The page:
The Arduino Simulator you’ve been looking for!


Are you on the lookout for a good Arduino simulator? Wondering what an Arduino simulator is? We’ve gotten a lot of questions about Arduino simulators, and if a good simulator exists, so keep watching to find out more!


In this video we’ll cover:

  • WHAT an Arduino simulator is
  • WHY you should be checking them out
  • HOW to use popular Arduino simulator called Tinkercad (which is free)

What is an Arduino simulator?

An Arduino simulator is a virtual representation of a real world Arduino circuit.

What does that actually mean? Let’s look at an example. Now some people have different interpretations of what the famous “Hello World” circuit is. Some say it’s your first project where you create a simple blinking LED circuit; others claim it’s when you have an LCD display that says “Hello world!”

For our purposes, we are just trying to create the the most simple of circuits, so we are referring to the interpretation where you just have a blinking LED circuit.

So we’ve setup the circuit, we’ve programmed the code in the Arduino IDE, we’ve uploaded it, and now we have a real world, physical circuit that blinks the LED. This took about 6 minutes to construct.

Next we’ll use the free online Arduino simulator software at TinkerCAD. In about 2 minutes we’ve created exactly the same circuit, we’ve used the same exact code, and after hitting the “start simulation button”, we have a virtual version of exactly the same circuit. That is some serious efficiency!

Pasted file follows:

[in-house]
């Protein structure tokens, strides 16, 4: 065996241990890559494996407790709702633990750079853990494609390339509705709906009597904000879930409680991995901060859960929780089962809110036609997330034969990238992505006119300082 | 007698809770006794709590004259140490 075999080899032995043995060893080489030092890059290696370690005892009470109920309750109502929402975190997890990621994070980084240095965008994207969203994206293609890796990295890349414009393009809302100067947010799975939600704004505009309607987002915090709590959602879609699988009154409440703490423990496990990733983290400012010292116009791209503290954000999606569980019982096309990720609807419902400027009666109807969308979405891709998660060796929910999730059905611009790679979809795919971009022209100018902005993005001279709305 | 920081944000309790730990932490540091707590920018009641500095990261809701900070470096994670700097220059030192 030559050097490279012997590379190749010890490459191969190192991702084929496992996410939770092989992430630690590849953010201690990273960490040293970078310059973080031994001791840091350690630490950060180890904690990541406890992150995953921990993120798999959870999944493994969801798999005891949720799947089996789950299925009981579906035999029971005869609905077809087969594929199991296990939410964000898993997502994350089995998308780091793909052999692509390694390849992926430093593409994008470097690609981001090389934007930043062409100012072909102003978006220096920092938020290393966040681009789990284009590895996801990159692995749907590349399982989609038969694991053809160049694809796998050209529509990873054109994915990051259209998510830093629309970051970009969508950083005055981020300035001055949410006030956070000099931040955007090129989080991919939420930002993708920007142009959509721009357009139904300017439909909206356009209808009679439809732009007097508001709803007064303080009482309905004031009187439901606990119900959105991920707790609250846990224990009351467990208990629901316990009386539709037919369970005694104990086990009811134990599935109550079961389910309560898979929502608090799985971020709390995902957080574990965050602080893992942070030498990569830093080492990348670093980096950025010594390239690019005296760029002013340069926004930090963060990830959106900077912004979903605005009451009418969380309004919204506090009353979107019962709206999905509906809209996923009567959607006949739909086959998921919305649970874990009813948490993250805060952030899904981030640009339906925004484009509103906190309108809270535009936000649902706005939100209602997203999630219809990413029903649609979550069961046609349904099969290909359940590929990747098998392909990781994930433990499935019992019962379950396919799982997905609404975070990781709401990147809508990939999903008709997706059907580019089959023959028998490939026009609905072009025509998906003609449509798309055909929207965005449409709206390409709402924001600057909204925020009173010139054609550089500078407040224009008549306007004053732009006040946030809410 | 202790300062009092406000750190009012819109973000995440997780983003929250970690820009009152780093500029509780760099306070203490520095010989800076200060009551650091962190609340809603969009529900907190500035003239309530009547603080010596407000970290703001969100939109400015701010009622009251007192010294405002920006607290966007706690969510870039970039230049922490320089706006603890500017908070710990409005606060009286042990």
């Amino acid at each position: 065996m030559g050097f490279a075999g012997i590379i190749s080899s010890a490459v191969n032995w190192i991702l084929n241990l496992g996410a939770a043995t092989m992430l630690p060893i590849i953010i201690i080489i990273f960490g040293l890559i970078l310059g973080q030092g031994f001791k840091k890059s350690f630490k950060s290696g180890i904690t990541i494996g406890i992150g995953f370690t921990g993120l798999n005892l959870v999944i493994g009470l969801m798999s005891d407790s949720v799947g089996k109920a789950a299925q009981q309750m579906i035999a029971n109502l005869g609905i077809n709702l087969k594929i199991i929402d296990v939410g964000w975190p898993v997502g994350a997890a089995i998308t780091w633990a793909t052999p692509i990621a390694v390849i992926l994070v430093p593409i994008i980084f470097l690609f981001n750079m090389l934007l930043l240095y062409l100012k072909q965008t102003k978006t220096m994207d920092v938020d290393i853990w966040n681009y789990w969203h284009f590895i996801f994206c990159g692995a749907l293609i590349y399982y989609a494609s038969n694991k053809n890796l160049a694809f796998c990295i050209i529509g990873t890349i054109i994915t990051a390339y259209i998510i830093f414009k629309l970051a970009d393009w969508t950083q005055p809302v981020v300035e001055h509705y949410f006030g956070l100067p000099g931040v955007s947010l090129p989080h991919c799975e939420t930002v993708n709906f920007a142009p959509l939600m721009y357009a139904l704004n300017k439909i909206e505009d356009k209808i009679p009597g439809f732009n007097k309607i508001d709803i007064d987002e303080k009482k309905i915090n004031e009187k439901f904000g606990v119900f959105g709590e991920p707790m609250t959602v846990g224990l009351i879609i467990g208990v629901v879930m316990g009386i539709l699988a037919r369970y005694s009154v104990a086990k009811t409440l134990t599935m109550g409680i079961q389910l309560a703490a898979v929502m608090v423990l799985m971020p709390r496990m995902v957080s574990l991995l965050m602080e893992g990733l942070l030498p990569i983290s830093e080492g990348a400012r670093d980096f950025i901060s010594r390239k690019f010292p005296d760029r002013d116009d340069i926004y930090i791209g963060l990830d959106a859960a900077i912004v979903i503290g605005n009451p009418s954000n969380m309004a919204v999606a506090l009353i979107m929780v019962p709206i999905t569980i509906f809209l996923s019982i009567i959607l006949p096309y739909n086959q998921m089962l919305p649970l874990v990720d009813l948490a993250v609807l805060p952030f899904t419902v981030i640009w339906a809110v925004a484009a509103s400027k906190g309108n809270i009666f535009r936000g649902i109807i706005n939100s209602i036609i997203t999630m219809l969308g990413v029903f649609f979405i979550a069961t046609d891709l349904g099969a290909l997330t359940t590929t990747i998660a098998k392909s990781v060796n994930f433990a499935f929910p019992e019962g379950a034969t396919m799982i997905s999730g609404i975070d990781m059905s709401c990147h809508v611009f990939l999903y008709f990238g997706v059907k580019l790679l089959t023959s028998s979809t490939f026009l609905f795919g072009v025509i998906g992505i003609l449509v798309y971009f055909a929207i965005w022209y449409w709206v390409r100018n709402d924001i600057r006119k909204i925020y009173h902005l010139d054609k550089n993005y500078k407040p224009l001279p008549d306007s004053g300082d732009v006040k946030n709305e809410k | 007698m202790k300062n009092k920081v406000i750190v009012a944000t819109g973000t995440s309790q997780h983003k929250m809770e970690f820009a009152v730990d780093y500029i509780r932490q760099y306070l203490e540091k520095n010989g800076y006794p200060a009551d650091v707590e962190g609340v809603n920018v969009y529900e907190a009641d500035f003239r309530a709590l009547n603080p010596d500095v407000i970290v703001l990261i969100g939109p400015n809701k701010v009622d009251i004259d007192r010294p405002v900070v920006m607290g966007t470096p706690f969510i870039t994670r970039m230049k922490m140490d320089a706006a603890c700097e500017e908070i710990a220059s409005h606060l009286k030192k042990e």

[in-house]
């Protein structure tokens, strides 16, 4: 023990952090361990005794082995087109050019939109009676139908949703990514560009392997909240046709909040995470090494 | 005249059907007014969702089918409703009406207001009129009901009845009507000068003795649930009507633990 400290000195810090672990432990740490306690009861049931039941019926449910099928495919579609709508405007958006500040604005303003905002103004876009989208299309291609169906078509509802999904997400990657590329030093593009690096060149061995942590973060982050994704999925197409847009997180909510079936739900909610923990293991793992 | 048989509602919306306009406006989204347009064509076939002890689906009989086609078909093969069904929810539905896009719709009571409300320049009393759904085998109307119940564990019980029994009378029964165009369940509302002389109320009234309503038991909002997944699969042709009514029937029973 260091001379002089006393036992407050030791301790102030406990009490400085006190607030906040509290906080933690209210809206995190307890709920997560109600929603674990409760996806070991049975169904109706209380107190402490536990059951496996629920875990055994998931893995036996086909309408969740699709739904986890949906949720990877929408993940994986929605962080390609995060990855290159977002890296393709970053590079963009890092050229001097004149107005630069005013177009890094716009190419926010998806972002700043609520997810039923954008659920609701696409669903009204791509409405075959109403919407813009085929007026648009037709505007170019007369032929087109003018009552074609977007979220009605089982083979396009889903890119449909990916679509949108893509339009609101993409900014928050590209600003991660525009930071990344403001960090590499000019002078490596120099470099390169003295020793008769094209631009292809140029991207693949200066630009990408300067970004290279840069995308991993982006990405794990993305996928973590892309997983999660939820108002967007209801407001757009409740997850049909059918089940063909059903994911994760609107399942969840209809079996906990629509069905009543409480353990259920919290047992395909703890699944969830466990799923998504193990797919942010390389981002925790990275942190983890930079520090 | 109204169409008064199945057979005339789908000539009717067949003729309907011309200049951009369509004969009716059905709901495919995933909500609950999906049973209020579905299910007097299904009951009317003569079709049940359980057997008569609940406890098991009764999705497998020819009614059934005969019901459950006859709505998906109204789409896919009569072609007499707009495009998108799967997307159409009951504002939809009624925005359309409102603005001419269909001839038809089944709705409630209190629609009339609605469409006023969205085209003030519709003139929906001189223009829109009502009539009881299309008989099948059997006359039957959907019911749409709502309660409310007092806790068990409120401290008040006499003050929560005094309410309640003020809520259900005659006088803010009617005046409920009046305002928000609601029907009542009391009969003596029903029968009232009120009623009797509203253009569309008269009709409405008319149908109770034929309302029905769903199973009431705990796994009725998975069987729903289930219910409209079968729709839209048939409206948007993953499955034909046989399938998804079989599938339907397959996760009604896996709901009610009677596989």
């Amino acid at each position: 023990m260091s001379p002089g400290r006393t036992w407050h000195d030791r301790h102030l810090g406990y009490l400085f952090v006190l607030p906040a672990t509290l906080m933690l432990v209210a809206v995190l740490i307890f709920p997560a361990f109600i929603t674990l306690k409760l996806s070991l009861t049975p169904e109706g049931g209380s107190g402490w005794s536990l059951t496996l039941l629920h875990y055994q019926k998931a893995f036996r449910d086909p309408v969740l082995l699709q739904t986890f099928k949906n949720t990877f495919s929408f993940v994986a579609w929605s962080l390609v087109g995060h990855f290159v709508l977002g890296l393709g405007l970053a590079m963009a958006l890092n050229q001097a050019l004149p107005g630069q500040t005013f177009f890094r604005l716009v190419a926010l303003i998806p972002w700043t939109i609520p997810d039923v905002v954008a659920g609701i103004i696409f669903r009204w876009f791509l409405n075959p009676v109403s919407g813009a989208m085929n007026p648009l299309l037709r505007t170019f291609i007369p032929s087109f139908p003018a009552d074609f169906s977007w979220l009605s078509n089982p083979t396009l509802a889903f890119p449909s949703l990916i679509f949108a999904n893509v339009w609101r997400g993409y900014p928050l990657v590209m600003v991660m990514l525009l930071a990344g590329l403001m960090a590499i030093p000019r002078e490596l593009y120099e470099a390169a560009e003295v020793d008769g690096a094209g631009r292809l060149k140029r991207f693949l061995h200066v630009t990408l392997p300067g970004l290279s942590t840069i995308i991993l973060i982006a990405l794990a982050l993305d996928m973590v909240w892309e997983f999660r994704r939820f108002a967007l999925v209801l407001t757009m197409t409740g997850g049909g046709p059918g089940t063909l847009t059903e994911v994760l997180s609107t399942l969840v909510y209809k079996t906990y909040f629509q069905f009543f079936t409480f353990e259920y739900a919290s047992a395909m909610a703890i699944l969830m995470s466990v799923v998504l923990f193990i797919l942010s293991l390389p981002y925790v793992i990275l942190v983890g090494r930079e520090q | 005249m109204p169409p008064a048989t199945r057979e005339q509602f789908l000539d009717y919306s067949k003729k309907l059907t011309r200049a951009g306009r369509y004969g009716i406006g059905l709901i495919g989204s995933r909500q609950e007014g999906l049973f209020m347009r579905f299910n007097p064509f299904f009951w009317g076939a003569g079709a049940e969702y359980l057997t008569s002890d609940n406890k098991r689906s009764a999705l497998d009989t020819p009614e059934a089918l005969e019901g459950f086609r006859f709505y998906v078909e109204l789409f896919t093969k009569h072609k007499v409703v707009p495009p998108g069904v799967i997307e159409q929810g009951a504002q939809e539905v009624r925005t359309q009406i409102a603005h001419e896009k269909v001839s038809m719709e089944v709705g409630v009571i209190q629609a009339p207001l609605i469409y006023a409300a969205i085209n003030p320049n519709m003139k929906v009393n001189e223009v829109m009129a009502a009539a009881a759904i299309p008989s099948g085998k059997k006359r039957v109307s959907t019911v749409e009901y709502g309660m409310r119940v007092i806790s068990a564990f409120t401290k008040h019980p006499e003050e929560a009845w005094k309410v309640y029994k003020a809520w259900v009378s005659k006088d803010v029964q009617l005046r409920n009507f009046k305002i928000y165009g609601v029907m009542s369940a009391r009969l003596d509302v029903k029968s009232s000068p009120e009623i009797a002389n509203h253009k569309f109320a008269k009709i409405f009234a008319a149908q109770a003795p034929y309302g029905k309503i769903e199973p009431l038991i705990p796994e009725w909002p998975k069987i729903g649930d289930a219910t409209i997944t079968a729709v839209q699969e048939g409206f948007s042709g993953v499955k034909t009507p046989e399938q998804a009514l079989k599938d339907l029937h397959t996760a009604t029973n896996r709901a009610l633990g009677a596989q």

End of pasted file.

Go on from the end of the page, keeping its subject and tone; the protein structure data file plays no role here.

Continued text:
We’ll show you at the end of the video exactly how to make that demo.

Why are simulators so cool?

You’ve already seen how it can be much quicker to build stuff online so we won’t belabor that point. Here are some other reasons why simulators rock:

  1. You can learn how to code and build circuits from anywhere you have a computer and internet access.
  2. It’s much easier to track down hardware / wiring errors in the simulator. It can be very difficult to visualize which wires are connected to which pins on a busy breadboard, but if you get it right in the simulator, then recreating it in the real world goes much smoother.
  3. You can share your design with peers for feedback and to help troubleshoot issues, and the person reviewing your design is able to see both the hardware and coding side of your project at the same time.

How do you use a simulator?